Trihelix transcription factors play a role in plant growth, development and various stress responses. Here, we identified 41 trihelix family genes in the rice genome. These OsMSLs (Myb/SANT-LIKE) were located on twelve chromosomes. Synteny analysis indicated only six duplicated gene pairs in the rice trihelix family. Phylogenetic analysis of these OsMSLs and the trihelix genes from other species divided them into five clusters. OsMSLs from different groups significantly diverged in terms of gene structure and conserved functional domains. However, all OsMSLs contained the same five cis-elements. Some of these were responsive to light and dehydration stress. All OsMSLs expressed in four tissues and six developmental stages of rice but with different expression patterns. Quantitative real-time PCR analysis revealed that the OsMSLs responded to abiotic stresses including drought and high salt stress and stress signal molecule including ABA (abscisic acid), hydrogen peroxide. OsMSL39 were simultaneously expressed under all treatments, while OsMSL28 showed high expression under hydrogen peroxide, drought, and high salt treatments. Moreover, OsMSL16/27/33 displayed significant expression under ABA and drought treatments. Nevertheless, their responses were regulated by light. The expression levels of the 12 chosen OsMSLs differed between light and dark conditions. In conclusion, our results helped elucidate the biological functions of rice trihelix genes and provided a theoretical basis for further characterizing their biological roles in responding to abiotic stresses. Full article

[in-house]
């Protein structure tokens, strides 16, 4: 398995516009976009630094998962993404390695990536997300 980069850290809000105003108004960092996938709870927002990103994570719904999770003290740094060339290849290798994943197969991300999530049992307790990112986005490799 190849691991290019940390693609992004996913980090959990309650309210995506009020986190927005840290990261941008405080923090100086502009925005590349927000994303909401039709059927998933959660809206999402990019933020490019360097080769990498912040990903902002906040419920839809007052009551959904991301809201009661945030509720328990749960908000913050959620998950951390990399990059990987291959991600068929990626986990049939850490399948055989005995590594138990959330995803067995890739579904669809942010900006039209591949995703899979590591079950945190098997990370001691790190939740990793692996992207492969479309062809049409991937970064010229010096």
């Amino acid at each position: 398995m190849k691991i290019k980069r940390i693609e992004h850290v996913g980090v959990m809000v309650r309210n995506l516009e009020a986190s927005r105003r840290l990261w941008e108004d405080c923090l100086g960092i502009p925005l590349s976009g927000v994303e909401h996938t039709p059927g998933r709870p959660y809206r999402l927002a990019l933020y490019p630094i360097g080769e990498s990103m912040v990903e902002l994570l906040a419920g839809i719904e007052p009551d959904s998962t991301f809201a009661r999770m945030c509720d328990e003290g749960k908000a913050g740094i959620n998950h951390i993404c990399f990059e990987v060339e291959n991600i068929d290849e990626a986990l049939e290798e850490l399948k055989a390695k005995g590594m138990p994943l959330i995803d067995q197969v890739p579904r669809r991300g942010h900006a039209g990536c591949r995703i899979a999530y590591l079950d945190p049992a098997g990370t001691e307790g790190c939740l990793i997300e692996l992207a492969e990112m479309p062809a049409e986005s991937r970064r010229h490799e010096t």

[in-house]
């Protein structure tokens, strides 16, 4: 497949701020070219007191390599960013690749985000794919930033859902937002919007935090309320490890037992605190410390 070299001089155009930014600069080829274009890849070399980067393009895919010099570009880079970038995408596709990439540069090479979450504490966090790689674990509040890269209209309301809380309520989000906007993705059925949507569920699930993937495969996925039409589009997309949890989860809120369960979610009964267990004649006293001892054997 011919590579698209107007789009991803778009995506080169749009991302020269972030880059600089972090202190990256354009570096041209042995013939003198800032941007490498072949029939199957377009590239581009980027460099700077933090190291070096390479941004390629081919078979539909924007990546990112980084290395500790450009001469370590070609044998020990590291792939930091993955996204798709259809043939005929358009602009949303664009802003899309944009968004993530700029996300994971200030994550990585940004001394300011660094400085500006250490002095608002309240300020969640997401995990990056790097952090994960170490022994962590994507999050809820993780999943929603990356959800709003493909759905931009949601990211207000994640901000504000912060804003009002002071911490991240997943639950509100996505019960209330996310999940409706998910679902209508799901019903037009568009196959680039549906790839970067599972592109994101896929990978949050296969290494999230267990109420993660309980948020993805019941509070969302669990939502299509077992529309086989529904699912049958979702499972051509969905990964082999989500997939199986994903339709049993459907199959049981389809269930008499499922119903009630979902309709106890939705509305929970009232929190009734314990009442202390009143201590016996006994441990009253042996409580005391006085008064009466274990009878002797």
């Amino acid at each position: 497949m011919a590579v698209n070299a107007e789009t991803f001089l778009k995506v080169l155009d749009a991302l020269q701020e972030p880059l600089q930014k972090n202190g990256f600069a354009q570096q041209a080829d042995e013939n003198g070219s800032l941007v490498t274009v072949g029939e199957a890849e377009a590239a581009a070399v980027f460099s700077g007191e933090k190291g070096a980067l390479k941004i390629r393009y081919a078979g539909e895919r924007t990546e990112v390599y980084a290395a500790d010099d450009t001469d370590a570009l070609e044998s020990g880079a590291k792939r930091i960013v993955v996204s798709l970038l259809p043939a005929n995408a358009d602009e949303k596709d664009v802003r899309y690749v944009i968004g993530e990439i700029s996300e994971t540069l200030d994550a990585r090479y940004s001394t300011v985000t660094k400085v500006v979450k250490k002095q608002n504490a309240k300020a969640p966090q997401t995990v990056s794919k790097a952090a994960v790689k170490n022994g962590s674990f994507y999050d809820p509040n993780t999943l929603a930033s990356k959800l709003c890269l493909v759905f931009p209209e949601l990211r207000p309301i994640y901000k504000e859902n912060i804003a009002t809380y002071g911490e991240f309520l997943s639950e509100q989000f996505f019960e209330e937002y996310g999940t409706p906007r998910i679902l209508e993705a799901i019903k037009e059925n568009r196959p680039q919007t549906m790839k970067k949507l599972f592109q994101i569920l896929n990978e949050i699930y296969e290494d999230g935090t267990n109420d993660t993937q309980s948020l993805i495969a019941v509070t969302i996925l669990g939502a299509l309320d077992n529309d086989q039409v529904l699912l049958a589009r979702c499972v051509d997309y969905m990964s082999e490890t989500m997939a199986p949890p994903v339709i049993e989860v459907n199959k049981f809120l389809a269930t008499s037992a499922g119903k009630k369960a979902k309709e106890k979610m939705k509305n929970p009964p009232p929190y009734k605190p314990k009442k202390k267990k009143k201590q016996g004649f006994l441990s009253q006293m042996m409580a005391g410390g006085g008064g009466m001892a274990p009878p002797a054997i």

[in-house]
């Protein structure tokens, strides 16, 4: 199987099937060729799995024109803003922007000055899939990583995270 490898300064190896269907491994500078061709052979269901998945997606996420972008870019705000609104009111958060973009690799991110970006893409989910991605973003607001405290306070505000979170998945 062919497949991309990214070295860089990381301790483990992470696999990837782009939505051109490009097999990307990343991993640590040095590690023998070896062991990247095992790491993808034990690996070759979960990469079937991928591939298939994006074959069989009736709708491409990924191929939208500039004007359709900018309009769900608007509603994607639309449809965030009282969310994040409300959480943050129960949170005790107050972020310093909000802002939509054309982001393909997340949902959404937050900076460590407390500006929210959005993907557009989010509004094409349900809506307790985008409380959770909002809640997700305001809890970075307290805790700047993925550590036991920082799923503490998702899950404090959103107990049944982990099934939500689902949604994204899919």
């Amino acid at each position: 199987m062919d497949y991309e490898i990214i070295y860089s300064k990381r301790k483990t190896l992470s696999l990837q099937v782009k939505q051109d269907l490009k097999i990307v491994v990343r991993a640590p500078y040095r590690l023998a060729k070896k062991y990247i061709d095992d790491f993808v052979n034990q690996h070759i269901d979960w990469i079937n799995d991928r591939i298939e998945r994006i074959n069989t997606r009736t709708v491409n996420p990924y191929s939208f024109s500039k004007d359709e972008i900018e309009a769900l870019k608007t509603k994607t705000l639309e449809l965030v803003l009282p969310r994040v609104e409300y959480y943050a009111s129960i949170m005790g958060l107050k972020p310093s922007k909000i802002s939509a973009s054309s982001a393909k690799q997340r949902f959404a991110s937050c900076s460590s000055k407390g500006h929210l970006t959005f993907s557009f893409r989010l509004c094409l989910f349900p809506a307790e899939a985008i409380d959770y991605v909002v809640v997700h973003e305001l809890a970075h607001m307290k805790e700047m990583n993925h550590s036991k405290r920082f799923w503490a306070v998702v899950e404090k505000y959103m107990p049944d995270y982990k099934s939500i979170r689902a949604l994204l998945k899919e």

(This article belongs to the Special Issue Plant Genomics)
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Article
Identification and Characterization of the EXO70 Gene Family in Polyploid Wheat and Related Species
Int. J. Mol. Sci. 2019, 20(1), 60; https://doi.org/10.3390/ijms20010060 - 24 Dec 2018
Cited by 9 | Viewed by 2068
Abstract
The EXO70 gene family is involved in different biological processes in plants, ranging from plant polar growth to plant immunity. To date, analysis of the EXO70 gene family has been limited in Triticeae species, e.g., hexaploidy Triticum aestivum and its ancestral/related species. By [...] Read more.